Microsoft Cognitive Services - Computer Vision

Similar to Face API, Computer Vision API service deals with image recognition, though on a bit wider scale. Computer Vision Cognitive Service can recognize different things on a photo and tries to describe what's going on - with a formed statement that describes the whole photo, a list of tags,  describing objects and living things on it, or, similar to Face API, detect faces. It can event do basic text recognition (printed or handwritten).

Create a Computer Vision service resource on Azure

To start experimenting with Computer Vision API, you have to first add the service on Azure dashboard.


The steps are almost identical to what I've described in my Face API blog post, so I'm not going to describe all the steps; the only thing worth of a mention is the pricing: there are currently two tiers: the free tier (F0) is free and allows for 20 API calls per minute and 5.000 calls per month, while the standard tier (S1) offers up to 10 calls per second. Check the official pricing page here.

Hit the Create button and wait for service to be created and deployed (should take under a minute). You get a new pair of key to access the service; the keys are, again, available through the  Resource Management -> Keys section.

Trying it out

To try out the service yourself, you can either try the official documentation page with ready-to-test API testing console, or you can download a C# SDK from nuget (source code with samples for UWP, Android & iOS (Swift).

Also, source code used in this article is available from my Cognitive Services playground app repository.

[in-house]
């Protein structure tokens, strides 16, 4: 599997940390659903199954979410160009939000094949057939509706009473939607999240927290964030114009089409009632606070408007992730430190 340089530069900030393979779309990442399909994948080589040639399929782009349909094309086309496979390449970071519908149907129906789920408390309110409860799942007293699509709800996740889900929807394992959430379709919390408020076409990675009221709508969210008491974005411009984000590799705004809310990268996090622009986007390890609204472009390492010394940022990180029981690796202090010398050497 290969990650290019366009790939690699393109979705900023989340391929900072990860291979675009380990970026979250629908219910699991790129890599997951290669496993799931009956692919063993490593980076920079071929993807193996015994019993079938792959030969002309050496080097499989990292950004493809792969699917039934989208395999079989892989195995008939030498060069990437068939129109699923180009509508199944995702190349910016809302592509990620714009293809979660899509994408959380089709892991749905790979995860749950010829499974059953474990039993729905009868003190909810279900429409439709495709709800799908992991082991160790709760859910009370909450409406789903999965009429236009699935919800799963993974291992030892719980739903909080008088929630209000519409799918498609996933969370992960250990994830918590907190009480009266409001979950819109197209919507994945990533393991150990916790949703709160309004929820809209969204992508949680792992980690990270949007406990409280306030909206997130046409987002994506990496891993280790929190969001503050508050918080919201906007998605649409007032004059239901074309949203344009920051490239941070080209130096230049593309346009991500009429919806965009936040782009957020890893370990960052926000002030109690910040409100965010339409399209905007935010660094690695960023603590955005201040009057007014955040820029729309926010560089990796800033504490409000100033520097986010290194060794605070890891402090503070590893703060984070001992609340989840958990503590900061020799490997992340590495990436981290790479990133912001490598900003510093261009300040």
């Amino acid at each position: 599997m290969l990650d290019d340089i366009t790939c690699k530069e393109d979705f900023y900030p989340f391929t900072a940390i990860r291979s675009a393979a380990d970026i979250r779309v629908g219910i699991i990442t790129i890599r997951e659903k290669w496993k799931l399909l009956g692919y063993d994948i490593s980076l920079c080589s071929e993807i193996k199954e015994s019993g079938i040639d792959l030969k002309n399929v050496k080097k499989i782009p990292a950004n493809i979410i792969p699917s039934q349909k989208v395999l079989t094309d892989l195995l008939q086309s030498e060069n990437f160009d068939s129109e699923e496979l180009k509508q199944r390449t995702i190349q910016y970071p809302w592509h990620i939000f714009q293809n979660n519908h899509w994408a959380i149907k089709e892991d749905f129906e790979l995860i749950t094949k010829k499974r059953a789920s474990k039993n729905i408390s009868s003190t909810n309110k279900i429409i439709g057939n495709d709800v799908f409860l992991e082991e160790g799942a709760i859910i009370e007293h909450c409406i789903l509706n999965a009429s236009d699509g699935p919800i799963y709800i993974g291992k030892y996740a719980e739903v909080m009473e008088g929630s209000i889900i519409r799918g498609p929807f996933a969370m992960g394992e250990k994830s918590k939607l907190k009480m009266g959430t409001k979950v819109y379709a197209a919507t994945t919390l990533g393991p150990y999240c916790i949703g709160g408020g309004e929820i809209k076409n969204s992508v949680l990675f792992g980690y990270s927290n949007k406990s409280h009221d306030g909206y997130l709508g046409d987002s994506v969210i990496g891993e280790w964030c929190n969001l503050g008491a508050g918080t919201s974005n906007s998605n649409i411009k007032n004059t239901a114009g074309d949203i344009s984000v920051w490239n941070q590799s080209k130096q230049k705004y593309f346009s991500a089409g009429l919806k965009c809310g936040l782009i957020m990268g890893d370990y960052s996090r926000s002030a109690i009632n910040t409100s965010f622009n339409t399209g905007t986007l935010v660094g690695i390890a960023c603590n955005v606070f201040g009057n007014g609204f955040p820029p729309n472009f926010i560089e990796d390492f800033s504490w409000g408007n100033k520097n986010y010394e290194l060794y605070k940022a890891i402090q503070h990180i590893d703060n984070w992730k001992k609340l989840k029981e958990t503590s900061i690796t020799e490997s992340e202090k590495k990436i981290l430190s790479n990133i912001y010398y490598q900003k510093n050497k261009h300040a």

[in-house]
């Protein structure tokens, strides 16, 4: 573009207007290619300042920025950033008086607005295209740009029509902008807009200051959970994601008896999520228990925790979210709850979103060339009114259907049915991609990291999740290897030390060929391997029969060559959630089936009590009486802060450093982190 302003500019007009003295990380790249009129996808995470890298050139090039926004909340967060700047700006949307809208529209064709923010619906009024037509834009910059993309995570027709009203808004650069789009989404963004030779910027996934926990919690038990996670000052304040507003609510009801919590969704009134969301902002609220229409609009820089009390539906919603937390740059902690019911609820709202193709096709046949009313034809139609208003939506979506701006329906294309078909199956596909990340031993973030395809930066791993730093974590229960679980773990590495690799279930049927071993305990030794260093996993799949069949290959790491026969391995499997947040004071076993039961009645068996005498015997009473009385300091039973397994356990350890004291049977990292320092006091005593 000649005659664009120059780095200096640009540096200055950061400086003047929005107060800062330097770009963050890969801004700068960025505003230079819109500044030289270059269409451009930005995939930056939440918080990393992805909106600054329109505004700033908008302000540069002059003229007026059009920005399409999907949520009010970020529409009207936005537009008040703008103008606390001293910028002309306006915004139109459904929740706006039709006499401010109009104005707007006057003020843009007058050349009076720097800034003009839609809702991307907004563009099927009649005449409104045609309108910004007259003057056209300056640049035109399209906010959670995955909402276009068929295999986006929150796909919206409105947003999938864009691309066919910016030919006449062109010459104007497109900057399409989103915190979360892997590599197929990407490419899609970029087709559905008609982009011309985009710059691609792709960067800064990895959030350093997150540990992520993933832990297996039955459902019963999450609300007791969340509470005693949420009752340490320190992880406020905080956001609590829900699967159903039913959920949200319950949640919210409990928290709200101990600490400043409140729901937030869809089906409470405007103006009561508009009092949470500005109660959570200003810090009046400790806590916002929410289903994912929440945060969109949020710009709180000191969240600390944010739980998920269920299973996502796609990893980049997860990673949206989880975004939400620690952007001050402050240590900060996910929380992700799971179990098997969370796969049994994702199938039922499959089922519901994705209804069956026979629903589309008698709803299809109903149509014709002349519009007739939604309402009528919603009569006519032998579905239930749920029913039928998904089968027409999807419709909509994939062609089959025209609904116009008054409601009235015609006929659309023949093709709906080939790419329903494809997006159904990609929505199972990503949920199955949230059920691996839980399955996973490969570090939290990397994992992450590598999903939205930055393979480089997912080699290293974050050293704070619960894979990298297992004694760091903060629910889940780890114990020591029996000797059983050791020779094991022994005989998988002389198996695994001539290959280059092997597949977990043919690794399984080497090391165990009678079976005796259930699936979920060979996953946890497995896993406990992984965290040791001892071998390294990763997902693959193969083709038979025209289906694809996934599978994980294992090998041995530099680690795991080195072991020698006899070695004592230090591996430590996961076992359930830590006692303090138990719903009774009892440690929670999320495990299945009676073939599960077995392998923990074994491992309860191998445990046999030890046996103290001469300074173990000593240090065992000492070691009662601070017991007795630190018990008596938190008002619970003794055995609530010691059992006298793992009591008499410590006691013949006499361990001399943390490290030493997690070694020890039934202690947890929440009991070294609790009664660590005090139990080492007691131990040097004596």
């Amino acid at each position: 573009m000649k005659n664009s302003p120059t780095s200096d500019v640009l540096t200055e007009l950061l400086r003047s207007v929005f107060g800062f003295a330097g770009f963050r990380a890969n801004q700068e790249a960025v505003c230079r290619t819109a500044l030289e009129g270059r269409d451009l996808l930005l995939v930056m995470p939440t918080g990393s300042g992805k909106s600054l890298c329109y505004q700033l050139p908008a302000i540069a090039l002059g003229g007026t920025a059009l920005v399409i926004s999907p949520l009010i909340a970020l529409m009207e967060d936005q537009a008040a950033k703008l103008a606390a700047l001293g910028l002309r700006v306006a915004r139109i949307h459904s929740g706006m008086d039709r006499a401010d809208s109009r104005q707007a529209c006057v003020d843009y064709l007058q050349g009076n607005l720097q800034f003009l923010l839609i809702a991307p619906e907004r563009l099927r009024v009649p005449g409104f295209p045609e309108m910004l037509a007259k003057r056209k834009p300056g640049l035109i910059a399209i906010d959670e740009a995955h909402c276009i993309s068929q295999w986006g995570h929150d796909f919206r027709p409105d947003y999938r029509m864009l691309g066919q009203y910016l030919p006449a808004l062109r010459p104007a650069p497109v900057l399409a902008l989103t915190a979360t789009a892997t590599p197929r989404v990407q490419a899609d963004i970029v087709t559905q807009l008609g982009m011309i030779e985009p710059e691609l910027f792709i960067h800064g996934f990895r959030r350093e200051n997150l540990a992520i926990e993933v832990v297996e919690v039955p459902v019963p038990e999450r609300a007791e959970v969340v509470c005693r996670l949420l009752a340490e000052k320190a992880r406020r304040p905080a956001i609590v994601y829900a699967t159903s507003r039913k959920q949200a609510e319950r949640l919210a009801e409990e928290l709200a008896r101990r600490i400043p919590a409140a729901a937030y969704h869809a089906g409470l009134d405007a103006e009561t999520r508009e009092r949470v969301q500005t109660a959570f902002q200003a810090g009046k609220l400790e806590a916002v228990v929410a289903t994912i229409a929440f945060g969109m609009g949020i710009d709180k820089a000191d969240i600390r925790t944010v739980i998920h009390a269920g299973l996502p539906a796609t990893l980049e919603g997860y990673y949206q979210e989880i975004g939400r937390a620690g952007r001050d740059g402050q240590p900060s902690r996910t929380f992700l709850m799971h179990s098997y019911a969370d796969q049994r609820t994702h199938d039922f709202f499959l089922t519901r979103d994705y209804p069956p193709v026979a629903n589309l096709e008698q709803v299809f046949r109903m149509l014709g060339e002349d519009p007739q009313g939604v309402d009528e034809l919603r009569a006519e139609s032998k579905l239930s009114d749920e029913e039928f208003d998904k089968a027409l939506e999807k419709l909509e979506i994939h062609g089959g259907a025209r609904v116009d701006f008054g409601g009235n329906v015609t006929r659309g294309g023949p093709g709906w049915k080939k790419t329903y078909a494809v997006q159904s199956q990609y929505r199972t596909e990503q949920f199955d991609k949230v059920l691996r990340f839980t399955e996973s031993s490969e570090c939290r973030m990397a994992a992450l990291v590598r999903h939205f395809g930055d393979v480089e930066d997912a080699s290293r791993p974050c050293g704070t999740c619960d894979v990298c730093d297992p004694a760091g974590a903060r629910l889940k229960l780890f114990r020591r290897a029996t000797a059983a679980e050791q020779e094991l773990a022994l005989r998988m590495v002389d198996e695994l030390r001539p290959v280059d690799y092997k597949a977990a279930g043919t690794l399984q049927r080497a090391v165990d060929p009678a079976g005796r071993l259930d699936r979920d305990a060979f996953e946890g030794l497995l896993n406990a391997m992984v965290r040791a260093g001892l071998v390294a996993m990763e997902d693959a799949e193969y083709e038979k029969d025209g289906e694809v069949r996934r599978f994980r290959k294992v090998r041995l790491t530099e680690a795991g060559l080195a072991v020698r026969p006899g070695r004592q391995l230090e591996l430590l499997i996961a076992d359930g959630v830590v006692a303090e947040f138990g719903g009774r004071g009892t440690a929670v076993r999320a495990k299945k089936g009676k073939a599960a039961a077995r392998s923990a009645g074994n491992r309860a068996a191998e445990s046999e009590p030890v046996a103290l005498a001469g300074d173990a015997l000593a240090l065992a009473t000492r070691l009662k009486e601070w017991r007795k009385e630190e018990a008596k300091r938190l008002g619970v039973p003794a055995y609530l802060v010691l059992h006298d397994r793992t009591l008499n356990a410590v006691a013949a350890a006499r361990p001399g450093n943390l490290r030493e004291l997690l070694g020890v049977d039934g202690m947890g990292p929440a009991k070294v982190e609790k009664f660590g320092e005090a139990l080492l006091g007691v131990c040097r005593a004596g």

For this blog post, I'll be using the aforementioned C# SDK.

When using the SDK, The most universal API call for Computer Vision API is the AnalyzeImageAsync:

var result = await visionClient.AnalyzeImageAsync(stream, new[] {VisualFeature.Description, VisualFeature.Categories, VisualFeature.Faces, VisualFeature.Tags});
var detectedFaces = result?.Faces;
var tags = result?.Tags;
var description = result?.Description?.Captions?.FirstOrDefault().Text; var categories = result?.Categories;

Depending on visualFeatures parameter, the AnalyzeImageAsync can return one or more types of information (some of them also separately available by calling other methods):

  • Description: one on more sentences, describing the content of the image, described in plain English,
  • Faces: a list of detected faces; unlike the Face API, the Vision API returns age and gender for each of the faces,
  • Tags: a list of tags, related to image content,
  • ImageType: whether the image is a clip art or a line drawing,
  • Color: the dominant colors and whether it's a black and white image,
  • Adult: indicates whether the image contains adult content (with confidentiality scores),
    • Categories: one or more categories from the set of 86 two-level concepts, according to the following taxonomy:

    The details parameter lets you specify a domain-specific models you want to test against. Currently, two models are supported: landmarks and celebrities. You can call the ListModelsAsync method to get all models that are supported, along with categories they belong to.


    Another fun feature of Vision API is recognizing text in image, either printed or handwritten.

    var result = await visionClient.RecognizeTextAsync(stream);
    Region = result?.Regions?.FirstOrDefault();
    Words = Region?.Lines?.FirstOrDefault()?.Words;
    The RecognizeTextAsync method will return a list of regions where printed text was detected, along with general image text angle and orientation. Each region can contain multiple lines of (presumably related) text, and each line object will contain a list of detected words. Region, Line and Word will also return coordinates, pointing to a region within image where that piece of information was detected.
    Also worth noting is the RecognizeTextAsync takes additional parameters:
    language – the language to be detected in the image (default is “unk” – unknown),
    detectOrientation – detects the image orientation based on orientation of detected text (default is true).

    Source code and sample app for this blog post is available on github.
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